Study: New-car info tech is distracting and dangerous
Last Updated on October 6th, 2017
New-model cars are loaded with more driver distractions than ever before, including navigation systems that take an average of 40 seconds to program, according to a study of more than two dozen 2017 vehicles.
“It’s a staggering increase in the technology and complexity of the vehicle in the last two to three years,” said David Strayer, lead scientist in the study by the AAA Foundation for Traffic Safety.
Distracted driving is under-reported because many drivers don’t admit to their distraction. In 2015, the National Highway Traffic Safety Administration recorded that 3,477 people were killed and 391,000 were injured in vehicle crashes involving distracted drivers.
The AAA foundation tested the distraction factor in 30 new car models, concluding that 23 had technology on board that demanded the driver pay a high or very high level of attention to it while the car was moving.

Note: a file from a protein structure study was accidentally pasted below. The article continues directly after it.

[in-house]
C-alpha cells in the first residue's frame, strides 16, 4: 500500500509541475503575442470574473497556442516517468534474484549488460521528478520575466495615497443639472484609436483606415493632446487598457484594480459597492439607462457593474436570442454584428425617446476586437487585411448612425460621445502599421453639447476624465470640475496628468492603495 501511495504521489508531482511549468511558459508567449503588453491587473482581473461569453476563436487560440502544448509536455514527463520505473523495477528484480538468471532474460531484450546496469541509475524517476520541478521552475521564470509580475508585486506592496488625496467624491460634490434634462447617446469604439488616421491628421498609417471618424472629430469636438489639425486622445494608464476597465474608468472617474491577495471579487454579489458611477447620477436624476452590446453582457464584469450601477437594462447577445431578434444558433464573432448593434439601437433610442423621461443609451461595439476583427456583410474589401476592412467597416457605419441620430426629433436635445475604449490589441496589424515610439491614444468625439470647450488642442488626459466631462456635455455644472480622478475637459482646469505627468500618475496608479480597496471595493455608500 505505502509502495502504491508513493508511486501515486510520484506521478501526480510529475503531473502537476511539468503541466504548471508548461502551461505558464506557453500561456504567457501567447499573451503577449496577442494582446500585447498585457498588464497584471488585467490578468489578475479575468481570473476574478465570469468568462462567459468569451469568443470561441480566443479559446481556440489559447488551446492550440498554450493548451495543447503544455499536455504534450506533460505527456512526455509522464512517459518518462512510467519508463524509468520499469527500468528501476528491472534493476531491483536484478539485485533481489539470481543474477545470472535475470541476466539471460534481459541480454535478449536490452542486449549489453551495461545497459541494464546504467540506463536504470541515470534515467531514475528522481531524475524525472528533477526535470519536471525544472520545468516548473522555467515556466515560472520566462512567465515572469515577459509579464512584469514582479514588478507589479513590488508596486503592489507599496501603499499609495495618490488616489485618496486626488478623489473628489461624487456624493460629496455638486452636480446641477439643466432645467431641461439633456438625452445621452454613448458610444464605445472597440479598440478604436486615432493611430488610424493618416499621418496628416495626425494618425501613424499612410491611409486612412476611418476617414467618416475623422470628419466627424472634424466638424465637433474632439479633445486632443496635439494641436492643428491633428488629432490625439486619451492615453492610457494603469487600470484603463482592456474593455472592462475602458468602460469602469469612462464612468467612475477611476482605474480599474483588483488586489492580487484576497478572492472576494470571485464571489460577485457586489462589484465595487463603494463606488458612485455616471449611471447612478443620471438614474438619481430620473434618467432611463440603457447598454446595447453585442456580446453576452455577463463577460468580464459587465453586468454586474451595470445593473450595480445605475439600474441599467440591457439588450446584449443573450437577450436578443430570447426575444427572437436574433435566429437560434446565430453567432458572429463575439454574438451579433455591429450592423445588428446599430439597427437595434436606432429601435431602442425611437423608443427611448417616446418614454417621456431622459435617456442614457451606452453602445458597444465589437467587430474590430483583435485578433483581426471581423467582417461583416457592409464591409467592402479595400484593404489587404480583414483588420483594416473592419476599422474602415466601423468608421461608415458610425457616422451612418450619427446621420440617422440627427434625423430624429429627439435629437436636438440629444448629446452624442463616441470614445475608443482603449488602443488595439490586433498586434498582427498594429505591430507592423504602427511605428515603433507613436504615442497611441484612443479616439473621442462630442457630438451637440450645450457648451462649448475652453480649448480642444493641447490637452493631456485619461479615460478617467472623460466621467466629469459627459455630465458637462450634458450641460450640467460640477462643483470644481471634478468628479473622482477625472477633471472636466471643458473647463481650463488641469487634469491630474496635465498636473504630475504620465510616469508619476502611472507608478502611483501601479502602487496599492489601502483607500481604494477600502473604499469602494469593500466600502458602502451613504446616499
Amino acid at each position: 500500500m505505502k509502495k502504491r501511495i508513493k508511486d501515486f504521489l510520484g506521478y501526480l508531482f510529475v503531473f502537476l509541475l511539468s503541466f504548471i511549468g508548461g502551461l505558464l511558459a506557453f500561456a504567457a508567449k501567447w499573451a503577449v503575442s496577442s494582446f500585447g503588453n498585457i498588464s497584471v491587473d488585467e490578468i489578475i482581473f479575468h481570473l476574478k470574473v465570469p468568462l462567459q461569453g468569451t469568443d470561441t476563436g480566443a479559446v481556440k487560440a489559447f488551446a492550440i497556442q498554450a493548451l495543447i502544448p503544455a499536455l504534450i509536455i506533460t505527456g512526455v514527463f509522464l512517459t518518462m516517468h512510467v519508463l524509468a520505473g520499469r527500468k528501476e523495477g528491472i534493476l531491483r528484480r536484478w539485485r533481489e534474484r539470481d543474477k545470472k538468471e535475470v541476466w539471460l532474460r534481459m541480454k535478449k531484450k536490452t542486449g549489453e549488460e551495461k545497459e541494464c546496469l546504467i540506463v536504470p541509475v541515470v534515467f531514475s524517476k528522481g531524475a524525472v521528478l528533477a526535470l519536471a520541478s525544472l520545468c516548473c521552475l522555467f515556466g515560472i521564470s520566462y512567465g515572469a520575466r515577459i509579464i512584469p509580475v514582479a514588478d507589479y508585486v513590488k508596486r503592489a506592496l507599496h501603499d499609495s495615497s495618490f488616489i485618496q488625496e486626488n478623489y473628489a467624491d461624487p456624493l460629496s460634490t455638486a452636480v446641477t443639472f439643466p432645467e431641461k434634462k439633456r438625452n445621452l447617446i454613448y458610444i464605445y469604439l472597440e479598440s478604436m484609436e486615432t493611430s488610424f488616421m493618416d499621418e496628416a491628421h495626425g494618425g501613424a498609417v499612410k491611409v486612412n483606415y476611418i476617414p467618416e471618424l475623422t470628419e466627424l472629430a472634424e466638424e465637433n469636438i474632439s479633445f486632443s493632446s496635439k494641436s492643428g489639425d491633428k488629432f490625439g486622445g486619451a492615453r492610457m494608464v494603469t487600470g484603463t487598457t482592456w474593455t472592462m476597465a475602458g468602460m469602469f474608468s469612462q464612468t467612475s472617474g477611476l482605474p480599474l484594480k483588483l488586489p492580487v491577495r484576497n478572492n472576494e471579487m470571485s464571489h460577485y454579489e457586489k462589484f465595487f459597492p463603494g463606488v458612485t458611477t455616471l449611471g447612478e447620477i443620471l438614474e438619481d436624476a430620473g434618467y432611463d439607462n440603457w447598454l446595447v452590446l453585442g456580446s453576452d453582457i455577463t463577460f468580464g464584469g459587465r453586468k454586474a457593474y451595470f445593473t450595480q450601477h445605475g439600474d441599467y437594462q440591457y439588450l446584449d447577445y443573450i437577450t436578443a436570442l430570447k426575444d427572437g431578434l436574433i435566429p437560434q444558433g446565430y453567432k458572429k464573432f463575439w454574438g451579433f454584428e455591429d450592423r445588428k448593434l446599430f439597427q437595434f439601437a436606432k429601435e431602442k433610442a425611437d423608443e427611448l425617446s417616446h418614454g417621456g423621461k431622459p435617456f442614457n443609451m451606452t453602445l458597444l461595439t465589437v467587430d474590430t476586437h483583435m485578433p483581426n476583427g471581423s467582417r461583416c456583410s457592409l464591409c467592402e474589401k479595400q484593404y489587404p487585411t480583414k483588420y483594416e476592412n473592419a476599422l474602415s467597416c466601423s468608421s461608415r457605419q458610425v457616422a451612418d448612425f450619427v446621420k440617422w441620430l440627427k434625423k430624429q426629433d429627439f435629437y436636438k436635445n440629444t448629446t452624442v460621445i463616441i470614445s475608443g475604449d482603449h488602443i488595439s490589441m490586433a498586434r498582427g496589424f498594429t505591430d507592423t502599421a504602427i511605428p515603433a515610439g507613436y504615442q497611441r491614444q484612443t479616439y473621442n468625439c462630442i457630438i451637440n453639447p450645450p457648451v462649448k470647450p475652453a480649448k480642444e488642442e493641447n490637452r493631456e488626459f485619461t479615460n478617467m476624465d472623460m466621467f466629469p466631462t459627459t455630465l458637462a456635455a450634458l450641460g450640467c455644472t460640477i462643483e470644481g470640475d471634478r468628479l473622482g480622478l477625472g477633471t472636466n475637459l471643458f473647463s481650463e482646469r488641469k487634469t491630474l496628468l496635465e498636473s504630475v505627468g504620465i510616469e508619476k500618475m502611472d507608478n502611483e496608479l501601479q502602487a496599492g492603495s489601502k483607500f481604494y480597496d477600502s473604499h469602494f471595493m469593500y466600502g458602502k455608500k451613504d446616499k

“We’ve seen the things that are enabled in the car keep growing and growing,” Strayer said. Â “Often times it leads the driver who purchases the car to think, ‘It must be safe because it’s in the car. Â Why would they put it in otherwise?'”
The AAA study was coupled with a survey that found that nearly 70 percent of people wanted new technology in their cars, but only 24 percent felt that technology worked perfectly.
“Drivers want technology that is safe and easy to use,” said AAA chief executive Marshall Doney, “but many of the features added to infotainment systems today have resulted in overly complex and sometimes frustrating experiences for drivers.”
NHTSA issued voluntary guidelines to automakers in 2012, saying they should block tasks that distract motorists from driving unless the vehicle is parked.
“What we’re seeing is that many of these companies have enabled technology that’s very demanding and not consistent with the NHTSA guidelines,” Strayer said. Â “In the old cars, it took two seconds to change the radio. Â Now it may take 24 seconds.” Â The report found that infotainment systems could be made safer by locking out navigation programmings, text messaging and social media while the vehicle is moving.